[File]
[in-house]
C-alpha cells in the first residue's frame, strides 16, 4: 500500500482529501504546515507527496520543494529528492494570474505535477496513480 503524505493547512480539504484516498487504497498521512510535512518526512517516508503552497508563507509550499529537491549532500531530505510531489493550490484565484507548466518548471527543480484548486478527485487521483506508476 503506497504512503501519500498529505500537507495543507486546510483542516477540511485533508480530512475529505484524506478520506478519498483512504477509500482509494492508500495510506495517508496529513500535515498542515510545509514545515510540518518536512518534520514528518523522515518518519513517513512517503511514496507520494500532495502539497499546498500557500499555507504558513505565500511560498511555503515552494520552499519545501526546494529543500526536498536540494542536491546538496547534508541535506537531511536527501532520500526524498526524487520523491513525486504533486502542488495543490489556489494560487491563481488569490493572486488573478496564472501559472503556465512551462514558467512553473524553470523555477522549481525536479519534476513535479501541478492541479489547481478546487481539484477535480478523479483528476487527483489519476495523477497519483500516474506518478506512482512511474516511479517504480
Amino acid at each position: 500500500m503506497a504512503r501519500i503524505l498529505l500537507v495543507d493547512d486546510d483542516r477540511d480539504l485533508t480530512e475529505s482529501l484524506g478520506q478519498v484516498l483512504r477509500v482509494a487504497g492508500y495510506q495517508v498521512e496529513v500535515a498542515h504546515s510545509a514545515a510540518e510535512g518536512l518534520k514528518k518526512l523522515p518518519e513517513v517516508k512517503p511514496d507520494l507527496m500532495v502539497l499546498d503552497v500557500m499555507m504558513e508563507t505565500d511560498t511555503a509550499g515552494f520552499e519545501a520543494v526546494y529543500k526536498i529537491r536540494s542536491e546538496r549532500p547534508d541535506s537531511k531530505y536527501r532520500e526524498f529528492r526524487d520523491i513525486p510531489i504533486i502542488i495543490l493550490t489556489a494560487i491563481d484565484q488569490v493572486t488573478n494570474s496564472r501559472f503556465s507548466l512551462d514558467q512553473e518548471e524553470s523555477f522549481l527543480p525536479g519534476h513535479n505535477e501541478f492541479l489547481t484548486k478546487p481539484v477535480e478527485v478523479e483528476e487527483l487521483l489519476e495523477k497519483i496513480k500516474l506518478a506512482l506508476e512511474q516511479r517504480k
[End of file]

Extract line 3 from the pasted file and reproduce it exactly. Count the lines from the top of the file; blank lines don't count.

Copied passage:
Amino acid at each position: 500500500m503506497a504512503r501519500i503524505l498529505l500537507v495543507d493547512d486546510d483542516r477540511d480539504l485533508t480530512e475529505s482529501l484524506g478520506q478519498v484516498l483512504r477509500v482509494a487504497g492508500y495510506q495517508v498521512e496529513v500535515a498542515h504546515s510545509a514545515a510540518e510535512g518536512l518534520k514528518k518526512l523522515p518518519e513517513v517516508k512517503p511514496d507520494l507527496m500532495v502539497l499546498d503552497v500557500m499555507m504558513e508563507t505565500d511560498t511555503a509550499g515552494f520552499e519545501a520543494v526546494y529543500k526536498i529537491r536540494s542536491e546538496r549532500p547534508d541535506s537531511k531530505y536527501r532520500e526524498f529528492r526524487d520523491i513525486p510531489i504533486i502542488i495543490l493550490t489556489a494560487i491563481d484565484q488569490v493572486t488573478n494570474s496564472r501559472f503556465s507548466l512551462d514558467q512553473e518548471e524553470s523555477f522549481l527543480p525536479g519534476h513535479n505535477e501541478f492541479l489547481t484548486k478546487p481539484v477535480e478527485v478523479e483528476e487527483l487521483l489519476e495523477k497519483i496513480k500516474l506518478a506512482l506508476e512511474q516511479r517504480k